The case for the implementation of vaccine passports should be made available to the public, MSPs have heard.
Vaccine certification will come into force for large events and nightclubs from October 1, but opposition politicians have voiced their concerns.
The change has prompted a legal challenge from the Night Time Industries Association Scotland, which represents hospitality businesses.
The head of a human rights body has said the case for certification in Scotland has not been made by the Scottish Government, and the evidence should be made available publicly.
“From our perspective, that case has not been made at the moment, or if it has it’s not in the public domain,” Judith Robertson, chairwoman of the Scottish Human Rights Commission, told the Covid-19 Committee.
“That is one of the key aspects in relation to those human rights considerations, that the evidence upon which decisions are being made be placed into the public domain so that not only the basis on which decisions are being made is clear but that can be interrogated by a wider element of the population.
“There isn’t a clarity around what evidence has been used to base the decisions on.”
Ms Robertson also said there had been no evidence to suggest the Scottish Government had consulted those who would be most impacted by the proposals, such as people who had turned down the offer of a vaccine.
“We know that often those people are the one that are most vulnerable to the impacts of Covid itself,” she said.
“That engagement with the people most affected by the potential impact of this decision is absolutely crucial to better understand the impact and to therefore either mitigate it or decide that on balance this is not a decision we want to move forward on.”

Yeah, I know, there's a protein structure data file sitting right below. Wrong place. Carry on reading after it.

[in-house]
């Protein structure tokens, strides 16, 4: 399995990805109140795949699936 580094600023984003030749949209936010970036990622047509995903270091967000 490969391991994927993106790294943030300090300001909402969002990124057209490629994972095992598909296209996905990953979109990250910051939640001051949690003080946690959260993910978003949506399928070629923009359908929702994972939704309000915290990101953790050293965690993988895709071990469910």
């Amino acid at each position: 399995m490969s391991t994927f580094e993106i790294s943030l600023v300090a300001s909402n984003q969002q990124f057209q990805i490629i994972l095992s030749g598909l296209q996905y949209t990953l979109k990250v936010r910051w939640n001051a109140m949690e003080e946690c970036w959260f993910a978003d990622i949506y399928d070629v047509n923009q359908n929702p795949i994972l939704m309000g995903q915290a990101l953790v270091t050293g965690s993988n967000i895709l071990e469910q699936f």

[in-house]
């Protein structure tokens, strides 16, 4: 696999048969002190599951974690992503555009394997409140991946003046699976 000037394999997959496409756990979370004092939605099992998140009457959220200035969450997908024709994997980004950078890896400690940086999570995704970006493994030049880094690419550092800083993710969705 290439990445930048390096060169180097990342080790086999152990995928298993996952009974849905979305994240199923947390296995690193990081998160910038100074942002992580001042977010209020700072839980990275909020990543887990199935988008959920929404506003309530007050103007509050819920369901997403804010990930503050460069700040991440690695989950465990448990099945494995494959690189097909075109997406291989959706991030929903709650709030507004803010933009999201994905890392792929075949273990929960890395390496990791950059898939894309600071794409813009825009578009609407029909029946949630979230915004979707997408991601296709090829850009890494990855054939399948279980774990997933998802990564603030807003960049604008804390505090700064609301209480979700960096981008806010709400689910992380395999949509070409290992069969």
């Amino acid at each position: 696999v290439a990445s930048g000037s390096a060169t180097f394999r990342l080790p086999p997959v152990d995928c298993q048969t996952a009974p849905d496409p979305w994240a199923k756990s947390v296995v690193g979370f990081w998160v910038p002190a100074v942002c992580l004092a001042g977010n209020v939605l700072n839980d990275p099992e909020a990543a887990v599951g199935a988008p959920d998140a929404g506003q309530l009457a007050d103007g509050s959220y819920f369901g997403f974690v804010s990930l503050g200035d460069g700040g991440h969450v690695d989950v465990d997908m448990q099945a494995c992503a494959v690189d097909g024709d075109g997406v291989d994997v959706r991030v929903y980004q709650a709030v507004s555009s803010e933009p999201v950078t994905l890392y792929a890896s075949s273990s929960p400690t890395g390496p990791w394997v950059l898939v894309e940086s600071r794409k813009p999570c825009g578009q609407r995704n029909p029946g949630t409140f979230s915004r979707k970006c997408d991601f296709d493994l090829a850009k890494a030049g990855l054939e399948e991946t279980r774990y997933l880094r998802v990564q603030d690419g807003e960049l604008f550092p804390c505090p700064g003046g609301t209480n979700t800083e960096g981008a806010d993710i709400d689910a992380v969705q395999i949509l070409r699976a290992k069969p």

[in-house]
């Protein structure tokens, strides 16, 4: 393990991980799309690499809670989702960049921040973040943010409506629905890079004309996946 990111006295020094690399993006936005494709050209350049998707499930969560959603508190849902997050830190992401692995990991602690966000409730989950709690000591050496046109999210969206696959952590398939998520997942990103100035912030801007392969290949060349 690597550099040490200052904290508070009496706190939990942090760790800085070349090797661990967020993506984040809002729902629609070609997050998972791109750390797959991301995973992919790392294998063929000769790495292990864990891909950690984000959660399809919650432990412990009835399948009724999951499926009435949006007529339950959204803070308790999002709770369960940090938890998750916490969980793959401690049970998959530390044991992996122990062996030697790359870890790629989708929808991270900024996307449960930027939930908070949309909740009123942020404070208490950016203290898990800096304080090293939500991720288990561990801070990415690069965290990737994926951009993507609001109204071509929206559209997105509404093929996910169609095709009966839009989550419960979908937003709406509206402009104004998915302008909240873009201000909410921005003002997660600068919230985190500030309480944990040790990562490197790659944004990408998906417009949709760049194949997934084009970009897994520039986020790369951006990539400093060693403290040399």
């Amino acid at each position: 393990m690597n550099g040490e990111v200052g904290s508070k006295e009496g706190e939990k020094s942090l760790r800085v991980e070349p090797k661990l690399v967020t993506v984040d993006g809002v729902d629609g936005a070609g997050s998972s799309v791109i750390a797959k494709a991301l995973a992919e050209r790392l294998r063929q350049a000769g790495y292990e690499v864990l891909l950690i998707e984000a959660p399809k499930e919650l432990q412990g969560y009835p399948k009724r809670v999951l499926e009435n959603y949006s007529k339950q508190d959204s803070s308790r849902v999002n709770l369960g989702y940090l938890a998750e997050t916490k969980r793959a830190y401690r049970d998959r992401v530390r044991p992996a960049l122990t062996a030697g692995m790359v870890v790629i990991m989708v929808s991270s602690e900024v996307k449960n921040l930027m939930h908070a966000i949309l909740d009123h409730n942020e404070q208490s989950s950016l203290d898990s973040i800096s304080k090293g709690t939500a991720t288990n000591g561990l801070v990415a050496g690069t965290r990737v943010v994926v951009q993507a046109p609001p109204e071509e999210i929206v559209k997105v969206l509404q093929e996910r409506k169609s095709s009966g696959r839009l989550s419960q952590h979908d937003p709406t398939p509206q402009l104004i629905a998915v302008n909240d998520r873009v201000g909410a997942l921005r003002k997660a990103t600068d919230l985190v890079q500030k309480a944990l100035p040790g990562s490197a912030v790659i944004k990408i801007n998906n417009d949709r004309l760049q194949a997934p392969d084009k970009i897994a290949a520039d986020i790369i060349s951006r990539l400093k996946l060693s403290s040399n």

Ms Robertson said engagement with people likely to be impacted by the scheme had not happened “as far as we’re aware”, but added such engagement would be “good evidence”.
Professor Sir Jonathan Montgomery, of the Ada Lovelace Institute, agreed with Ms Robertson, but said he did not necessarily believe there was no case in support of vaccine passports, telling the committee: “I would say that the case has not been articulated in the way that I would look for.
“I would be nervous to say that it couldn’t be articulated but I haven’t seen that set out as yet.
“Obviously, there’s a short period in which there’s an opportunity to set that out and it could be pulled together but I haven’t yet seen it.”
Asked about the issue at First Minister’s Questions, Nicola Sturgeon said the evidence would be published along with the legislation for the vaccine passports by next week.
“The regulations and supporting evidence will be published over the coming days, next week, before the introduction of the scheme,” the First Minister said in response to Tory MSP Brian Whittle.
She added: “We see from countries across Europe that Covid certification schemes can play a part in helping to stem transmission and I believe they will play a part here.
“No single measure is going to control the virus on its own, but we need to have a range of targeted measures to keep transmission under control while keeping our economy open and that’s what Covid certification is intended to do.”
On engagement, the First Minister said the Scottish Government had consulted with “business interests and, indeed, with other stakeholders”, and would continue to do so.
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